To keep an eye on the developments in this industry, click below to add any of these names to your watchlist. It's a free, personalized tool that helps you stay informed about your favorite stocks:

Stanley Ross does not hold shares in any of the companies mentioned in the article. The Motley Fool owns shares of Ford Motor. Motley Fool newsletter services have recommended buying shares of Tesla Motors, General Motors, and Ford Motor. Try any of our Foolish newsletter services free for 30 days. We Fools may not all hold the same opinions, but we all believe that considering a diverse range of insights makes us better investors. The Motley Fool has a disclosure policy.


Read/Post Comments (3) | Recommend This Article (1)

Comments from our Foolish Readers

Help us keep this a respectfully Foolish area! This is a place for our readers to discuss, debate, and learn more about the Foolish investing topic you read about above. Help us keep it clean and safe. If you believe a comment is abusive or otherwise violates our Fool's Rules, please report it via the Report this Comment Report this Comment icon found on every comment.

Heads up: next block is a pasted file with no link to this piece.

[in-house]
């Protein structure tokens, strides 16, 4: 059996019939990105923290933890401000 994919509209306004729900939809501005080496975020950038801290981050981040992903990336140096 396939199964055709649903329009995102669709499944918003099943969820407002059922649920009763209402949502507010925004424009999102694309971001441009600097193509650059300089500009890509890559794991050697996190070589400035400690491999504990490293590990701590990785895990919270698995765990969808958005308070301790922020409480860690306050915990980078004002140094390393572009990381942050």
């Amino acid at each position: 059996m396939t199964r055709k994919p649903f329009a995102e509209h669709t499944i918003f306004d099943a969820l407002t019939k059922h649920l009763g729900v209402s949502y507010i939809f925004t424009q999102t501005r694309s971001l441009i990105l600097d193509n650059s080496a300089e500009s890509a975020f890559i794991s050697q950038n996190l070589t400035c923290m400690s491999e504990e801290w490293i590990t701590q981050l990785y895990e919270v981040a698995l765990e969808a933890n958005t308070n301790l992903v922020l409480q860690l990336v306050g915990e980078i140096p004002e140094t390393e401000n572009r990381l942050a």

• Report this Comment On November 30, 2011, at 4:14 PM, NCIC wrote:

    What? The fool says something positive about Tesla? Nice to hear y'all consider them a long-term winner! Hopefully all this green energy stuff will be long-term winners.

    It'll be interesting to see how many directions the auto industry will go to appease the upcoming mileage standards....CNG, Hybrids, EV's, Ethanol,....

  • Report this Comment On December 01, 2011, at 12:06 AM, Gotwins1435 wrote:

    Wow, this is a shock. The Fool finally is looking at Tesla as a possible winner. Up to this point it's been nothing but Telsa failing terribly from The Fool.

  • Report this Comment On December 01, 2011, at 2:21 AM, spectechinvest wrote:

    I am so surprised that The Fool is finally mentioning something positive about Tesla. Now its time that they mention an optimistic thought about Tesla in the MarketFoolery podcast.

    Maybe once the model X design is announced, it is rumored to have some new innovations: http://thespeculativetechinvestor.blogspot.com/2011/10/why-t...